Editorial

| Published on July 1, 2010

Turn obstacles into opportunities

By Therese Dunphy, Editor-in-Chief

 

“All the adversity I’ve had in my life, all my troubles and obstacles, have strengthened me… You may not realize it when it happens, but a kick in the teeth may be the best thing in the world for you.”

— Walt Disney

Since the last USGS Aggregates Industry Atlas was published in 2008, many operators throughout the nation may feel like they have been kicked in the teeth. By most metrics — tons produced, man hours worked, margins achieved — the last two years have offered plenty of troubles and obstacles. But like Walt Disney, numerous operators have also found ways to improve their businesses and create efficiencies to weather the weak economy. The same strategies that have made tough times bearable are likely to yield even better results as the market improves as, undoubtedly, it will.

One of the ways some operators have protected their business is through a sharp focus on meeting and exceeding customer expectations. Today, it is important to have customers who are not only satisfied, but loyal. Competition for sales is fierce; you have told us that repeatedly through the Aggregates Manager Forecast Survey. During the last several years, competition for sales has ranked as the biggest problem facing your business; and it has been a growing challenge. Between 2007 and 2009, the percentage of operators who ranked it as their top concern grew from 23 percent to 34.3 percent.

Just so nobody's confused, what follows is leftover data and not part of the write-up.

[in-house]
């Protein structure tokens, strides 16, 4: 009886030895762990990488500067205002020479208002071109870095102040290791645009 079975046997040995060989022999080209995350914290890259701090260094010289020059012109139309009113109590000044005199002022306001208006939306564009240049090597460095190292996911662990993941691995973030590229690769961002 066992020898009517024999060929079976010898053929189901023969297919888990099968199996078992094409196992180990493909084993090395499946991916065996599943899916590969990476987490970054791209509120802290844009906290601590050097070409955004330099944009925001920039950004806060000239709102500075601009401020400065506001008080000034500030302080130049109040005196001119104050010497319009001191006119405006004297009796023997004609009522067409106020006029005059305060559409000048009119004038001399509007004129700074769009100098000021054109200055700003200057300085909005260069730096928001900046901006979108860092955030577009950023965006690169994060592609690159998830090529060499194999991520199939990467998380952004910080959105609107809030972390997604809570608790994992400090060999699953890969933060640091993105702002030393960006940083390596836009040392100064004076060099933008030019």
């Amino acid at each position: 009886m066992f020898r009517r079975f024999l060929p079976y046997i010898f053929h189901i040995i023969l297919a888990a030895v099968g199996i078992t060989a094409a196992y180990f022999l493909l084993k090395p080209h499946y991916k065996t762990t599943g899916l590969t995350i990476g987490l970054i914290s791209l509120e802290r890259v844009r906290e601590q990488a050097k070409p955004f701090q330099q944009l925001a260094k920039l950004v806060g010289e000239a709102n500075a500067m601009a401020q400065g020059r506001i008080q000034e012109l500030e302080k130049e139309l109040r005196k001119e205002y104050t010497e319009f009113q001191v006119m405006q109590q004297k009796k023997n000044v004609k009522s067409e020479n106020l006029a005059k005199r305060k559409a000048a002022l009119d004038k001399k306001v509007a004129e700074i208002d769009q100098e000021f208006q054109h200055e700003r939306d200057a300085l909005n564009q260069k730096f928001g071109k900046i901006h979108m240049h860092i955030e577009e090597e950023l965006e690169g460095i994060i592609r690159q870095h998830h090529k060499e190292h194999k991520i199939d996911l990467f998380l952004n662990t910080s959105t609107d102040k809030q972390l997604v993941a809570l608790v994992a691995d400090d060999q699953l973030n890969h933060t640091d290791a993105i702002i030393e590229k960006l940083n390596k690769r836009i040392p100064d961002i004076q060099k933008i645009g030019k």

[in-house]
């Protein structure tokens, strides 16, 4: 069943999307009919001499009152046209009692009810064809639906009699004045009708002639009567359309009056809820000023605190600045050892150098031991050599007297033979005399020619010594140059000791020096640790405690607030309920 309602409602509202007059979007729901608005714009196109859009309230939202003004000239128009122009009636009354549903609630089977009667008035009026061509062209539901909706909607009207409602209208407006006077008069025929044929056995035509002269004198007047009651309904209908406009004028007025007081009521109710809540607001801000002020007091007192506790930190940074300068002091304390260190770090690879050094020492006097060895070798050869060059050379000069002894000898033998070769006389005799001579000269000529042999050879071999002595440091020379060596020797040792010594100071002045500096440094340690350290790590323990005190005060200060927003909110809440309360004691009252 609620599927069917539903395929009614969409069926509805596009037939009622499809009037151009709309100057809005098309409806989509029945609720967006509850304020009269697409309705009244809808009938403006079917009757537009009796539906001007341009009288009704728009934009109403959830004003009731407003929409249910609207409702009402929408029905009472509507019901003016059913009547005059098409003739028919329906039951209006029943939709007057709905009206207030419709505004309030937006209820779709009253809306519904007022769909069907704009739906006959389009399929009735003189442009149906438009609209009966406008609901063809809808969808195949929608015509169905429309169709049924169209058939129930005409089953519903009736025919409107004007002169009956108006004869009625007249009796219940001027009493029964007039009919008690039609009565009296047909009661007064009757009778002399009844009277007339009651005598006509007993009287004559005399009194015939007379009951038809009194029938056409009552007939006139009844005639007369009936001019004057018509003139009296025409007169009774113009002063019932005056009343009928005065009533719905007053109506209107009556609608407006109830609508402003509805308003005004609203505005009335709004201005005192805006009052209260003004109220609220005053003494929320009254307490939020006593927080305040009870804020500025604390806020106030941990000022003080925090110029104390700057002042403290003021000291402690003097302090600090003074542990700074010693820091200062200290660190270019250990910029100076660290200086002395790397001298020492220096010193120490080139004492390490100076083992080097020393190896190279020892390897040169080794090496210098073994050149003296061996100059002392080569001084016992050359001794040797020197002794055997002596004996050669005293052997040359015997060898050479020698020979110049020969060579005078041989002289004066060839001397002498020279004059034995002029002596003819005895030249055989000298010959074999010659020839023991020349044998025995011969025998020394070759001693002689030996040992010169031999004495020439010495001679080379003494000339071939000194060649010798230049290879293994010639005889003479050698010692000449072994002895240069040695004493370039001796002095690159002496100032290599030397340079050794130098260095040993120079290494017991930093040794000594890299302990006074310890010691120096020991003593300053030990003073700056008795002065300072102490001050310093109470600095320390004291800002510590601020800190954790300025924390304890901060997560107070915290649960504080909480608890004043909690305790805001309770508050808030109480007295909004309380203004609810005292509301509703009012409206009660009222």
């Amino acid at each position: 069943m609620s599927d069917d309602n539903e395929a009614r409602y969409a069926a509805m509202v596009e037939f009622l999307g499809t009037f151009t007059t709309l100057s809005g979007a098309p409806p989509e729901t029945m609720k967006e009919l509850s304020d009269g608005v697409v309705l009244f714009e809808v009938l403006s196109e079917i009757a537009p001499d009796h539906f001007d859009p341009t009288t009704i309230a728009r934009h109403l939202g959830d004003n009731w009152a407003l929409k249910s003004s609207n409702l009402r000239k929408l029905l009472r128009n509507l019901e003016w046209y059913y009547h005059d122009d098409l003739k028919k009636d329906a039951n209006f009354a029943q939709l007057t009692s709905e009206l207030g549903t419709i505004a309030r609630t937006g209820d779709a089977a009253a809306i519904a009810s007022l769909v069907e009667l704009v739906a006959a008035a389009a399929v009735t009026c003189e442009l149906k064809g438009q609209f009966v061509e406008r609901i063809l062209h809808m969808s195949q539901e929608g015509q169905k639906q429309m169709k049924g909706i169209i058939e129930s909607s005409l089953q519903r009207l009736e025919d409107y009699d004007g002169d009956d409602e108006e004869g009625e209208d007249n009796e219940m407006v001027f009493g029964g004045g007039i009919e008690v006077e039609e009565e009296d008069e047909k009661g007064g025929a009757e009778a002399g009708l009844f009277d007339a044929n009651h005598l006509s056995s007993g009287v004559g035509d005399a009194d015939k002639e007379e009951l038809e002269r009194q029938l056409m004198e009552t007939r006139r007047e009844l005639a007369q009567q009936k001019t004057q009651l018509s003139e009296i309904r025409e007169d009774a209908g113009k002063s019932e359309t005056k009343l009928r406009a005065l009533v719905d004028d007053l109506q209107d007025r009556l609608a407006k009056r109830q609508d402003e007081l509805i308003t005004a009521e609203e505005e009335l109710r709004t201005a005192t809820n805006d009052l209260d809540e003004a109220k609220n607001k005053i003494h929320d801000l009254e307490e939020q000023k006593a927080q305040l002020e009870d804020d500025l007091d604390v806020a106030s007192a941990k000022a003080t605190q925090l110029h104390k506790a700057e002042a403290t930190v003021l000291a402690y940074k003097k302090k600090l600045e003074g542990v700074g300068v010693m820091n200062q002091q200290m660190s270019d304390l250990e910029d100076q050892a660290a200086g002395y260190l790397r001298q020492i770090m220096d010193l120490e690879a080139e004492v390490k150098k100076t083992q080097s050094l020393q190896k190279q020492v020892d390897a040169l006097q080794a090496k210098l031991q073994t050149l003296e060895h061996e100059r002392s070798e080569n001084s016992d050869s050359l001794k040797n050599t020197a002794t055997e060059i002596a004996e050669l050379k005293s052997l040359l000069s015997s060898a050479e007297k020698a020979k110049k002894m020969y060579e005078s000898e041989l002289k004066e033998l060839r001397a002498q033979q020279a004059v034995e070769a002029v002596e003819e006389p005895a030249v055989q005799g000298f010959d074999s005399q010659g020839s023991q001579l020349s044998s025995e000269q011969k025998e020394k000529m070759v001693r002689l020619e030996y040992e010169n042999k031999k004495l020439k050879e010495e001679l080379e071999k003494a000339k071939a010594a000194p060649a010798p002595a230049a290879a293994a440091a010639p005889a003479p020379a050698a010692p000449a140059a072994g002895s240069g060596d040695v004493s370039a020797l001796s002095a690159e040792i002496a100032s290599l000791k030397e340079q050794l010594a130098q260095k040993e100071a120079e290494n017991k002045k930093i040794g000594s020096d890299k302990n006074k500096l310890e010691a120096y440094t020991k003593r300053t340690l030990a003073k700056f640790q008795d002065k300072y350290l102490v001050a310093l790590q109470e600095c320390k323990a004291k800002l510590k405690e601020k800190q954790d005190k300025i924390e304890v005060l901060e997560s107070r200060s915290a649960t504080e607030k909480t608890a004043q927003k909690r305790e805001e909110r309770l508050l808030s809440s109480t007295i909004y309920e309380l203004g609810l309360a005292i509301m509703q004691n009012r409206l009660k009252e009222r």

To learn why contractors choose one construction material supplier over another, we surveyed readers of sister magazine Better Roads to rate their priorities (see Figure 1). While it’s no surprise that price took the top spot on their criteria, product quality and customer service also ranked high on the list of many contractors. Operators have little room for movement on price. Many report having taken sales during recent months that yielded little to no profit. Further, cuts of this nature make it difficult to invest in the personnel, equipment, or technology development that will set the tone for future growth.

Instead, smart money lies with giving the customer what they need to succeed in their business. Whether they need a quick turnaround time at your site so they can carry more loads per day (see page 10) or the development of a stone that resolves their pavement challenge (see page 5), providing that kind of partnership will allow your business to prosper as the economy continues to recover. And that might make a kick in the teeth a little more bearable.

Figure 1.  Contractor Ratings

                              Customer    Product   Product  Sales Technical

                    Billing     Service    Quality    Range   Price    Support     Expertise Ticketing Transp. Other

Very Imp.        33.6%    64.0%    82.2%    49.1%    86.3%    35.5%    40.4%    30.9%    42.7%    31.8%

Somewhat

        Imp.         42.7%    29.8%    13.8%    43.6%    12.8%    49.1%    48.0%    52.3%    40.5%    36.4%

Not Imp.          23.6%      6.2%       4.0%      7.3%      0.9%    15.5%     11.7%  16.8%     16.8%     31.8%


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